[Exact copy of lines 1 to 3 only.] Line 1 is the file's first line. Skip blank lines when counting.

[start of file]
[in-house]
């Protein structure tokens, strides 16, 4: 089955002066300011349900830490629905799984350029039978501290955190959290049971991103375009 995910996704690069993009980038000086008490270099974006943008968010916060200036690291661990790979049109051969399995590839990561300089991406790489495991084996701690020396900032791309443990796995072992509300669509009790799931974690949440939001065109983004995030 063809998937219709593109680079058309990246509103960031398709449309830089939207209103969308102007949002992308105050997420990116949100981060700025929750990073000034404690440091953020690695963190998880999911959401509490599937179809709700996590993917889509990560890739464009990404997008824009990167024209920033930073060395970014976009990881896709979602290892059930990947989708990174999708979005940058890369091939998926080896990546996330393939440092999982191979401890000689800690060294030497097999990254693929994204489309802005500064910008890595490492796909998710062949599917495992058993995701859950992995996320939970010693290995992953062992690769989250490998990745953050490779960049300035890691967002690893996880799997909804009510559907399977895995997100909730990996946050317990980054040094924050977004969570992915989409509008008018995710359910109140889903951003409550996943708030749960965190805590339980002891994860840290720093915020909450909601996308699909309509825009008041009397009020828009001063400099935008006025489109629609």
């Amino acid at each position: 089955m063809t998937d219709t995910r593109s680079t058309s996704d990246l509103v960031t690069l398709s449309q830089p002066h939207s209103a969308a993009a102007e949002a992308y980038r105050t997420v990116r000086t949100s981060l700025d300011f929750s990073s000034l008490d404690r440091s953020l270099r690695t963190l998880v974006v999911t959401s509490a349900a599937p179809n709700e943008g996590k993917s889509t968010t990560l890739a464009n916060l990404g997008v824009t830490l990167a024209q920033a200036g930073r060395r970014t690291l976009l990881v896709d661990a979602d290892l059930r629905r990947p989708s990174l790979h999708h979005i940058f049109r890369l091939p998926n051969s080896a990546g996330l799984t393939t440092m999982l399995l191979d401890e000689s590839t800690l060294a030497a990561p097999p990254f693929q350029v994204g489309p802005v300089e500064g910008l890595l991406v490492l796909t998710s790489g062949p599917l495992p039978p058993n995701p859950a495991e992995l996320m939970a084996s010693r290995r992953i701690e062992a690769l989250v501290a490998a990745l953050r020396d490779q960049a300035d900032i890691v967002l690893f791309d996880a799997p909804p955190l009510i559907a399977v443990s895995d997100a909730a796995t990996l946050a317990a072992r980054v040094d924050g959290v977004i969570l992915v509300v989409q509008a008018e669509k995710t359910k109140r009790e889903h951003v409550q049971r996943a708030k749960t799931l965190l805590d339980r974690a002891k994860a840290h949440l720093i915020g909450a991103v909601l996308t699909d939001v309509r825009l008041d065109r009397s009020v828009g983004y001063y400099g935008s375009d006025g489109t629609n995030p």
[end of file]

[in-house]
């Protein structure tokens, strides 16, 4: 089955002066300011349900830490629905799984350029039978501290955190959290049971991103375009 995910996704690069993009980038000086008490270099974006943008968010916060200036690291661990790979049109051969399995590839990561300089991406790489495991084996701690020396900032791309443990796995072992509300669509009790799931974690949440939001065109983004995030 063809998937219709593109680079058309990246509103960031398709449309830089939207209103969308102007949002992308105050997420990116949100981060700025929750990073000034404690440091953020690695963190998880999911959401509490599937179809709700996590993917889509990560890739464009990404997008824009990167024209920033930073060395970014976009990881896709979602290892059930990947989708990174999708979005940058890369091939998926080896990546996330393939440092999982191979401890000689800690060294030497097999990254693929994204489309802005500064910008890595490492796909998710062949599917495992058993995701859950992995996320939970010693290995992953062992690769989250490998990745953050490779960049300035890691967002690893996880799997909804009510559907399977895995997100909730990996946050317990980054040094924050977004969570992915989409509008008018995710359910109140889903951003409550996943708030749960965190805590339980002891994860840290720093915020909450909601996308699909309509825009008041009397009020828009001063400099935008006025489109629609």
């Amino acid at each position: 089955m063809t998937d219709t995910r593109s680079t058309s996704d990246l509103v960031t690069l398709s449309q830089p002066h939207s209103a969308a993009a102007e949002a992308y980038r105050t997420v990116r000086t949100s981060l700025d300011f929750s990073s000034l008490d404690r440091s953020l270099r690695t963190l998880v974006v999911t959401s509490a349900a599937p179809n709700e943008g996590k993917s889509t968010t990560l890739a464009n916060l990404g997008v824009t830490l990167a024209q920033a200036g930073r060395r970014t690291l976009l990881v896709d661990a979602d290892l059930r629905r990947p989708s990174l790979h999708h979005i940058f049109r890369l091939p998926n051969s080896a990546g996330l799984t393939t440092m999982l399995l191979d401890e000689s590839t800690l060294a030497a990561p097999p990254f693929q350029v994204g489309p802005v300089e500064g910008l890595l991406v490492l796909t998710s790489g062949p599917l495992p039978p058993n995701p859950a495991e992995l996320m939970a084996s010693r290995r992953i701690e062992a690769l989250v501290a490998a990745l953050r020396d490779q960049a300035d900032i890691v967002l690893f791309d996880a799997p909804p955190l009510i559907a399977v443990s895995d997100a909730a796995t990996l946050a317990a072992r980054v040094d924050g959290v977004i969570l992915v509300v989409q509008a008018e669509k995710t359910k109140r009790e889903h951003v409550q049971r996943a708030k749960t799931l965190l805590d339980r974690a002891k994860a840290h949440l720093i915020g909450a991103v909601l996308t699909d939001v309509r825009l008041d065109r009397s009020v828009g983004y001063y400099g935008s375009d006025g489109t629609n995030p």